Robert Frost

(March 26, 1874 – January 29, 1963 / San Francisco)

Robert Frost Quotes

  • ''But what would interest you about the brook,
    It's always cold in summer, warm in winter.''
    Robert Frost (1874-1963), U.S. poet. "The Mountain."
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  • ''And though in tinsel chain and popcorn rope
    My tree, a captive in your window bay,
    Has lost its footing on my mountain slope
    And lost the stars of heaven, may, oh, may
    The symbol star it lifts against your ceiling
    Help me accept its fate with Christmas feeling.''
    Robert Frost (1874-1963), U.S. poet. "To a Young Wretch."
  • ''My long two-pointed ladder's sticking through a tree
    Toward heaven still,
    And there's a barrel that I didn't fill
    Beside it, and there may be two or three
    Apples I didn't pick upon some bough.
    But I am done with apple-picking now.''
    Robert Frost (1874-1963), U.S. poet. After Apple-picking (l. 1-6). . . The Poetry of Robert Frost. Edward Connery Lathem, ed. (1979) Henry Holt.
  • ''A half a dozen major wars,
    And forty-five presidents.''
    Robert Frost (1874-1963), U.S. poet. "A Serious Step Lightly Taken."
  • ''Then word goes forth in Formic:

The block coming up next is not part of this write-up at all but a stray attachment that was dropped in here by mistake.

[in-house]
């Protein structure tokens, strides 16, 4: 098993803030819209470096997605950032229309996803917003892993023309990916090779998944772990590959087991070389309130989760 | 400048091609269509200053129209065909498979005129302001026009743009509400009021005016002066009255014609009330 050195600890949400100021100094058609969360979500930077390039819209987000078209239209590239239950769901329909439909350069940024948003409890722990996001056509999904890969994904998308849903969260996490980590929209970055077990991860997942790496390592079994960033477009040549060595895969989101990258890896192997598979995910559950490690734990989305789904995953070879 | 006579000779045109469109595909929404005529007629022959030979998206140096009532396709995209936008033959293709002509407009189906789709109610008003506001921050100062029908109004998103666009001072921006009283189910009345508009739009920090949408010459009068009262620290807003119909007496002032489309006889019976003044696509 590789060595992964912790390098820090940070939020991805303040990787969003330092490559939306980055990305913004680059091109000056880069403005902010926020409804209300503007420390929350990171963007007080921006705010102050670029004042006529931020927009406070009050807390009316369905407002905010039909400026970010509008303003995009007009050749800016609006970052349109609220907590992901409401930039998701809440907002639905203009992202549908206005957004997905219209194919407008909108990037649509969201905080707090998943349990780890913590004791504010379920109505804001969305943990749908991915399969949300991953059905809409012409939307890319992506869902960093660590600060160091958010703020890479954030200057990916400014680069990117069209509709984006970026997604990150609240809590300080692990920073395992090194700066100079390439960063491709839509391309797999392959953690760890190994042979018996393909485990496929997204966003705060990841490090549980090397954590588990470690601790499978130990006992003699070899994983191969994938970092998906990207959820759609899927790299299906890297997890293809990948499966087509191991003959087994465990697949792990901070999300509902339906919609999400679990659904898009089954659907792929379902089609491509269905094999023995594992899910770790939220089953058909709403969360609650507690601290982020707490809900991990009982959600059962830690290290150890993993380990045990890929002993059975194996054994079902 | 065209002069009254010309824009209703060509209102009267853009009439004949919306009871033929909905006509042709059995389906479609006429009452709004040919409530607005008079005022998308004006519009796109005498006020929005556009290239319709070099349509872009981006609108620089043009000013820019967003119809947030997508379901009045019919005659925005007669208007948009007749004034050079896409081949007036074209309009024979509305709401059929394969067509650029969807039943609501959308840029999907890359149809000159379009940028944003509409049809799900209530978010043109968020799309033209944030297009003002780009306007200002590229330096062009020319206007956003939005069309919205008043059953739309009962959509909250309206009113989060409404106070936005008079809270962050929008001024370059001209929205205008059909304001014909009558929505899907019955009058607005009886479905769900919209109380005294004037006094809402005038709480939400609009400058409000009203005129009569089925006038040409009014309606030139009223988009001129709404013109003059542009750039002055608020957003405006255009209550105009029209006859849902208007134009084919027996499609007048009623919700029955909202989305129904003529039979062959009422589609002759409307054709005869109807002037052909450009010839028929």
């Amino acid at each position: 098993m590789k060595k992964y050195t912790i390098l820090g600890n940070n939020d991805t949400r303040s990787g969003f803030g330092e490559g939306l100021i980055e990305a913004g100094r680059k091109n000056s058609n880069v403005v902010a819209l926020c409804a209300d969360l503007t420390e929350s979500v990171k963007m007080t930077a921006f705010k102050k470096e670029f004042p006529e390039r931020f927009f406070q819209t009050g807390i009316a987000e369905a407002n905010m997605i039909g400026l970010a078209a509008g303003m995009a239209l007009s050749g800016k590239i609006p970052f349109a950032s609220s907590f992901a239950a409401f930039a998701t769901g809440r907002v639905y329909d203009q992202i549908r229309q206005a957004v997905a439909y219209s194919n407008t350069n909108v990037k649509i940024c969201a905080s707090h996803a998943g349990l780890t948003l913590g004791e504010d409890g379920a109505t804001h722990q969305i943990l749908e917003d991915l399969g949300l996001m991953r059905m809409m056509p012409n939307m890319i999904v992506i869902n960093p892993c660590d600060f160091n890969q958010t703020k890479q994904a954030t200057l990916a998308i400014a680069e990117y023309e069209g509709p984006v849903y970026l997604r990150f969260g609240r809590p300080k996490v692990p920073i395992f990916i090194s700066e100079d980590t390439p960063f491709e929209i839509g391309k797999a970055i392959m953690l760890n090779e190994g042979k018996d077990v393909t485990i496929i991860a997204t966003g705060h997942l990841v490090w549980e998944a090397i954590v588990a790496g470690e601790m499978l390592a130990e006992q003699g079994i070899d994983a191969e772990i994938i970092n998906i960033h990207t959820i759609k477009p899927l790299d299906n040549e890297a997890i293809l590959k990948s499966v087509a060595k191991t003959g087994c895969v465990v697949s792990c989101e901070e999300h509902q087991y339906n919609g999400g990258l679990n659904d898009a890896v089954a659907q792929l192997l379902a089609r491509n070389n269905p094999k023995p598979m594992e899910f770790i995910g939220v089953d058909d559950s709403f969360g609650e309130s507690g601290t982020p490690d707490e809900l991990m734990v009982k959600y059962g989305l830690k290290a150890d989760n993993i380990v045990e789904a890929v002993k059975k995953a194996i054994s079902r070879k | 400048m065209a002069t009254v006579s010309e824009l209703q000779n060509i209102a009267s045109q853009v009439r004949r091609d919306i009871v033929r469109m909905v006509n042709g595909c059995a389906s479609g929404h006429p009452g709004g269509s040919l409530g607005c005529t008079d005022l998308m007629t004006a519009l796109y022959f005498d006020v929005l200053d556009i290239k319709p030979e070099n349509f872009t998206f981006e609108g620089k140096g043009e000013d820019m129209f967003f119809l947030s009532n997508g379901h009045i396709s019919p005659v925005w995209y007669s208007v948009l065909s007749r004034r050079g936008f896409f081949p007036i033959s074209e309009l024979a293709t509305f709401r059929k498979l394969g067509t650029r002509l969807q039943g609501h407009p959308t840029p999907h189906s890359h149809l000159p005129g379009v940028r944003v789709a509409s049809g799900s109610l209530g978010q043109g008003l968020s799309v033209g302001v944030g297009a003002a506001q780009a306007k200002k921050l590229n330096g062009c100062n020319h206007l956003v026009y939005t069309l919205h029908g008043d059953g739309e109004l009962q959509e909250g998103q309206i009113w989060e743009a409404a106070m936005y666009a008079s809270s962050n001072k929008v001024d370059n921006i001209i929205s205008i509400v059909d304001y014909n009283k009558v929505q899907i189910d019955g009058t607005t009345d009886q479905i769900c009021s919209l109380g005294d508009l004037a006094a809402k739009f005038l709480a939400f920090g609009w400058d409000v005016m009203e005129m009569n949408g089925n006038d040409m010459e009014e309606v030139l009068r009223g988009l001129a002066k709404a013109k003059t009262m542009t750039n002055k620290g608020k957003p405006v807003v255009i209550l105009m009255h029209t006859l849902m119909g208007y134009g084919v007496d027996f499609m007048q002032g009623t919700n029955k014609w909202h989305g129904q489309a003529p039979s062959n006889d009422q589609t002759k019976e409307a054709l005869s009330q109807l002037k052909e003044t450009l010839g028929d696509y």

"Death's come to Jerry McCormic,
    Our selfless forager Jerry.''
    Robert Frost (1874-1963), U.S. poet. Departmental (l. 22-24). . . The Poetry of Robert Frost. Edward Connery Lathem, ed. (1979) Henry Holt.
  • ''Before the leaves can mount again
    To fill the trees with another shade,
    They must go down past things coming up.
    They must go down into the dark decayed.''
    Robert Frost (1874-1963), U.S. poet. "In Hardwood Groves."
  • ''No state can build
    A literature that shall at once be sound
    And sad on a foundation of well-being.''
    Robert Frost (1874-1963), U.S. poet. "New Hampshire."
  • ''Sea waves are green and wet,
    But up from where they die
    Rise others vaster yet,
    And those are brown and dry.''
    Robert Frost (1874-1963), U.S. poet. "Sand Dunes."
  • ''We turned to other things.
    I haven't any memory have you?
    Of ever coming to the place again
    To see if the birds lived the first night through.
    And so at last to learn to use their wings.''
    Robert Frost (1874-1963), U.S. poet. "The Exposed Nest."
  • ''It doesn't seem so much to climb a mountain
    You've worked around the foot of all your life.''
    Robert Frost (1874-1963), U.S. poet. "The Mountain."

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Best Poem of Robert Frost

The Road Not Taken

Two roads diverged in a yellow wood,
And sorry I could not travel both
And be one traveler, long I stood
And looked down one as far as I could
To where it bent in the undergrowth;

Then took the other, as just as fair,
And having perhaps the better claim
Because it was grassy and wanted wear,
Though as for that the passing there
Had worn them really about the same,

And both that morning equally lay
In leaves no step had trodden black.
Oh, I kept the first for another day!
Yet knowing how way leads on to way
I doubted if I should ever come ...

Read the full of The Road Not Taken


We make ourselves a place apart
Behind light words that tease and flout,
But oh, the agitated heart
Till someone find us really out.

'Tis pity if the case require
(Or so we say) that in the end
We speak the literal to inspire
The understanding of a friend.

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